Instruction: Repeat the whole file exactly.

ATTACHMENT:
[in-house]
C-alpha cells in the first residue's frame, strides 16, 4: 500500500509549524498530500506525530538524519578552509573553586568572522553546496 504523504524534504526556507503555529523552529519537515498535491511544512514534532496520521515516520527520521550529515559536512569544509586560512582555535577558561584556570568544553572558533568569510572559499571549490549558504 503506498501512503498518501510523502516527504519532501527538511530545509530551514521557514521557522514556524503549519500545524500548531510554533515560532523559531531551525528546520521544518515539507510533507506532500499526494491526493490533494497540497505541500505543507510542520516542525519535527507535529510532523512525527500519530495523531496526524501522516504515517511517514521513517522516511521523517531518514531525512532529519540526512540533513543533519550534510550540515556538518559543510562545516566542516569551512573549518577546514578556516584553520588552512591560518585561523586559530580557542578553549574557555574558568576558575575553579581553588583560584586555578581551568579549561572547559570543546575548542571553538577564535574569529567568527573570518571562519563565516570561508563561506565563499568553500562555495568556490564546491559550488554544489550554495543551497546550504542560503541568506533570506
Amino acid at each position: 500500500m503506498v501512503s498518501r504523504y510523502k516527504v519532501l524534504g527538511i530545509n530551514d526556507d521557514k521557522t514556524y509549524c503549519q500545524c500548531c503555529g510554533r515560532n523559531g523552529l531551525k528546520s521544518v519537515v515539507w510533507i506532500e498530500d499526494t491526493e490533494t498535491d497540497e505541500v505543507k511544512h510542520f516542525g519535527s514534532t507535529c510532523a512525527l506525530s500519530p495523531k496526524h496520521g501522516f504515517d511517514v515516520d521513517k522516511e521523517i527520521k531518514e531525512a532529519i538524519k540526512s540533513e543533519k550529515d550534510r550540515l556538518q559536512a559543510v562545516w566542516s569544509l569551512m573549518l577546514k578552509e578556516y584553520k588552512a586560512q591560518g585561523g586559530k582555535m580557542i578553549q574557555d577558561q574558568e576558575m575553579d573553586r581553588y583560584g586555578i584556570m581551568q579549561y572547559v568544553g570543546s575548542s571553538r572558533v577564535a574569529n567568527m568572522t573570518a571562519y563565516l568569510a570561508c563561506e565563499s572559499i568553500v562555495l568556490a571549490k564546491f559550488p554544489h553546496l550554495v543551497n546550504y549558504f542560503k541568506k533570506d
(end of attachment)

[in-house]
C-alpha cells in the first residue's frame, strides 16, 4: 500500500509549524498530500506525530538524519578552509573553586568572522553546496 504523504524534504526556507503555529523552529519537515498535491511544512514534532496520521515516520527520521550529515559536512569544509586560512582555535577558561584556570568544553572558533568569510572559499571549490549558504 503506498501512503498518501510523502516527504519532501527538511530545509530551514521557514521557522514556524503549519500545524500548531510554533515560532523559531531551525528546520521544518515539507510533507506532500499526494491526493490533494497540497505541500505543507510542520516542525519535527507535529510532523512525527500519530495523531496526524501522516504515517511517514521513517522516511521523517531518514531525512532529519540526512540533513543533519550534510550540515556538518559543510562545516566542516569551512573549518577546514578556516584553520588552512591560518585561523586559530580557542578553549574557555574558568576558575575553579581553588583560584586555578581551568579549561572547559570543546575548542571553538577564535574569529567568527573570518571562519563565516570561508563561506565563499568553500562555495568556490564546491559550488554544489550554495543551497546550504542560503541568506533570506
Amino acid at each position: 500500500m503506498v501512503s498518501r504523504y510523502k516527504v519532501l524534504g527538511i530545509n530551514d526556507d521557514k521557522t514556524y509549524c503549519q500545524c500548531c503555529g510554533r515560532n523559531g523552529l531551525k528546520s521544518v519537515v515539507w510533507i506532500e498530500d499526494t491526493e490533494t498535491d497540497e505541500v505543507k511544512h510542520f516542525g519535527s514534532t507535529c510532523a512525527l506525530s500519530p495523531k496526524h496520521g501522516f504515517d511517514v515516520d521513517k522516511e521523517i527520521k531518514e531525512a532529519i538524519k540526512s540533513e543533519k550529515d550534510r550540515l556538518q559536512a559543510v562545516w566542516s569544509l569551512m573549518l577546514k578552509e578556516y584553520k588552512a586560512q591560518g585561523g586559530k582555535m580557542i578553549q574557555d577558561q574558568e576558575m575553579d573553586r581553588y583560584g586555578i584556570m581551568q579549561y572547559v568544553g570543546s575548542s571553538r572558533v577564535a574569529n567568527m568572522t573570518a571562519y563565516l568569510a570561508c563561506e565563499s572559499i568553500v562555495l568556490a571549490k564546491f559550488p554544489h553546496l550554495v543551497n546550504y549558504f542560503k541568506k533570506d